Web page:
It is therefore an error of considerable significance to adopt uncritically an "either/or" logic — to assume that the doctrine of separation of powers requires that power must be either in, and only in, congress or the president. Such a rigid, mechanical view has never accurately described the relationship between congress and the presidency even with respect to internal affairs; it is wholly insupportable in the area of foreign affairs. The fact is that power may inhere in both branches.
H.P. Monaghan, Presidential War-Making, 50 B.U. L.Rev. 19, 25 (1970) (special issue) (emphasis removed).
In this zone of shared congressional and presidential responsibility, courts should intervene only when the dispute is clearly framed. See Nixon, 506 U.S. at 228-29, 113 S.Ct. 732; Baker, 369 U.S. at 217, 82 S.Ct. 691. An extreme case might arise, for example, if Congress gave absolute discretion to the President to start a war at his or her will. Cf. Clinton, 524 U.S. at 423, 425, 118 S.Ct. 2091 (describing President's broad explanations for use of cancellation authority). Plaintiffs' objection to the October Resolution does not, of course, involve any such claim. Nor does it involve a situation where the President acts without any apparent congressional authorization, or against congressional opposition.
The mere fact that the October Resolution grants some discretion to the President fails to raise a sufficiently clear constitutional issue. The plaintiffs argue that Congress is constitutionally forbidden from deciding that certain conditions are necessary to lead to war and then yielding to the President the authority to make the determination of whether those conditions exist. The President, in this view, has power to make such determinations only in the context of repelling sudden attacks on this country or its allies. See Mitchell v. Laird, 488 F.2d 611, 613-14 (D.C. Cir. 1973). The Supreme Court recently and forcefully reiterated that, notwithstanding the Constitution's vesting of " all legislative power" in Congress, U.S. Const. art. I, § 1 (emphasis added), enactments which leave discretion to the executive branch are permissible as long as they offer some "intelligible principle" to guide that discretion. See Whitman v. Am. Trucking Ass'ns, 531 U.S. 457, 472-76, 121 S.Ct. 903, 149 L.Ed.2d 1 (2001) (quoting J.W. Hampton, Jr., Co. v. United States, 276 U.S. 394, 409, 48 S.Ct. 348, 72 L.Ed. 624 (1928)). War powers, in contrast to " all legislative power," are shared between the political branches. Furthermore, the Supreme Court has also suggested that the nondelegation doctrine has even less applicability to foreign affairs. See Zemel v. Rusk, 381 U.S. 1, 17, 85 S.Ct. 1271, 14 L.Ed.2d 179 (1965) (when delegating authority over foreign relations, Congress may leave more details to the President than in domestic affairs, short of granting "totally unrestricted freedom of choice"). The reference to nondelegation is thus of little help to plaintiffs in trying to present the type of serious issue necessary to overcome judicial restraint in the adjudication of war powers cases.
Suppose, however, that Congress did pass a law stating simply, "The United States declares war on Iraq." This would still leave to the President all determinations concerning timing, strategy, and tactics; the President would decide both when and how to start an attack and when and how to stop it. See Ely, supra, at 23-25. It is difficult to see how Congress could be said to shirk its constitutional responsibilities in that scenario.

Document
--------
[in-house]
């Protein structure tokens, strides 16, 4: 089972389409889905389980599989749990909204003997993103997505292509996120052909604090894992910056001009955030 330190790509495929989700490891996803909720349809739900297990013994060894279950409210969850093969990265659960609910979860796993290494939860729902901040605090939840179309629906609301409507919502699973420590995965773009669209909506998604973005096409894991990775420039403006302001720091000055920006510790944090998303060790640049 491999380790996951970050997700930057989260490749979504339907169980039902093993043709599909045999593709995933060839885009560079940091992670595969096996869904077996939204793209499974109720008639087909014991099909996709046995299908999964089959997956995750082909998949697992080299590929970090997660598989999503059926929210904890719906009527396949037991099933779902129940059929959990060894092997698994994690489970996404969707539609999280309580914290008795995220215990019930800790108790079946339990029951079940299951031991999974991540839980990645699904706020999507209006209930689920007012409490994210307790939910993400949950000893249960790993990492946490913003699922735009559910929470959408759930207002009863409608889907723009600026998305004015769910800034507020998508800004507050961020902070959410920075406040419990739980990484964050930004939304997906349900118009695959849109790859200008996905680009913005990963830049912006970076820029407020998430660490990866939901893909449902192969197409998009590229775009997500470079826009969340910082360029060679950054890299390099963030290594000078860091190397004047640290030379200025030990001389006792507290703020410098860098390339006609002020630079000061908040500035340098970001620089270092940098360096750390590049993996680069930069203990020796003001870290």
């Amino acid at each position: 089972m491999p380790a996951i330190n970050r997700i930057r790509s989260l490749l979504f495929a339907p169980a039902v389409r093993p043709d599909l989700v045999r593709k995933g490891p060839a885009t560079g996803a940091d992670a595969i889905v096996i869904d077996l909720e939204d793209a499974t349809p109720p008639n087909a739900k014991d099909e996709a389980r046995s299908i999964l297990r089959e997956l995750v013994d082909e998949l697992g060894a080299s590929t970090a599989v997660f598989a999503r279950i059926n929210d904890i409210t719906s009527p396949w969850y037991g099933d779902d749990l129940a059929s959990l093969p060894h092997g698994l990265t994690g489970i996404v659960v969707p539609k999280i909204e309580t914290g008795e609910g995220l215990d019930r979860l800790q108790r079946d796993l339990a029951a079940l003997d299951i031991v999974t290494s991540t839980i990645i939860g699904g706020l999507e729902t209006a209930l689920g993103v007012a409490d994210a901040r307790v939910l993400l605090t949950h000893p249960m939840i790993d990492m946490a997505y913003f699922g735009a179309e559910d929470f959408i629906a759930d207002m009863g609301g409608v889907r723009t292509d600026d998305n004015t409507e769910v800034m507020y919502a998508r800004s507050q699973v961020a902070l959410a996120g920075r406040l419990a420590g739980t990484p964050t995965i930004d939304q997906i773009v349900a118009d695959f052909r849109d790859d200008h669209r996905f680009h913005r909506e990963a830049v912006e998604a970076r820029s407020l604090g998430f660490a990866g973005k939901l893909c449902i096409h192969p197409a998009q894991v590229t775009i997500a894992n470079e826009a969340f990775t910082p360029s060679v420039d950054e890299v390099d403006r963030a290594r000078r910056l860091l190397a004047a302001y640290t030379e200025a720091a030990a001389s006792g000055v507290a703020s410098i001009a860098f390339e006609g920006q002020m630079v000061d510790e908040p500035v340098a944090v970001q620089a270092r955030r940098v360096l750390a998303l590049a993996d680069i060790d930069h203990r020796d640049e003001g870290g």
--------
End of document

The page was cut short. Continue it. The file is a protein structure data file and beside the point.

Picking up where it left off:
Nor is there clear evidence of congressional abandonment of the authority to declare war to the President. To the contrary, Congress has been deeply involved in significant debate, activity, and authorization connected to our relations with Iraq for over a decade, under three different presidents of both major political parties, and during periods when each party has controlled Congress. It has enacted several relevant pieces of legislation expressing support for an aggressive posture toward Iraq, including authorization of the prior war against Iraq and of military assistance for groups that would overthrow Saddam Hussein. It has also accepted continued American participation in military activities in and around Iraq, including flight patrols and missile strikes. Finally, the text of the October Resolution itself spells out justifications for a war and frames itself as an "authorization" of such a war.
It is true that "courts possess power to review either legislative or executive action that transgresses identifiable textual limits" on constitutional power. Nixon, 506 U.S. at 238, 113 S.Ct. 732. Questions about the structure of congressional power can be justiciable under the proper circumstances. See, e.g., Clinton, 524 U.S. at 428-36, 118 S.Ct. 2091; Chadha, 462 U.S. at 941-44, 103 S.Ct. 2764. But courts are rightly hesitant to second-guess the form or means by which the coequal political branches choose to exercise their textually committed constitutional powers. See Orlando, 443 F.2d at 1043. As the circumstances presented here do not warrant judicial intervention, the appropriate recourse for those who oppose war with Iraq lies with the political branches.
Dismissal of the complaint is affirmed.
116 Stat. 1498 Public Law 107-243 Oct. 16, 2002.
116 Stat. 1498 Public Law 107-243 Oct. 16, 2002.
116 Stat. 1498 Public Law 107-243 Oct. 16, 2002.
116 Stat. 1498 Public Law 107-243 Oct. 16, 2002.
116 Stat. 1498 Public Law 107-243 Oct. 16, 2002.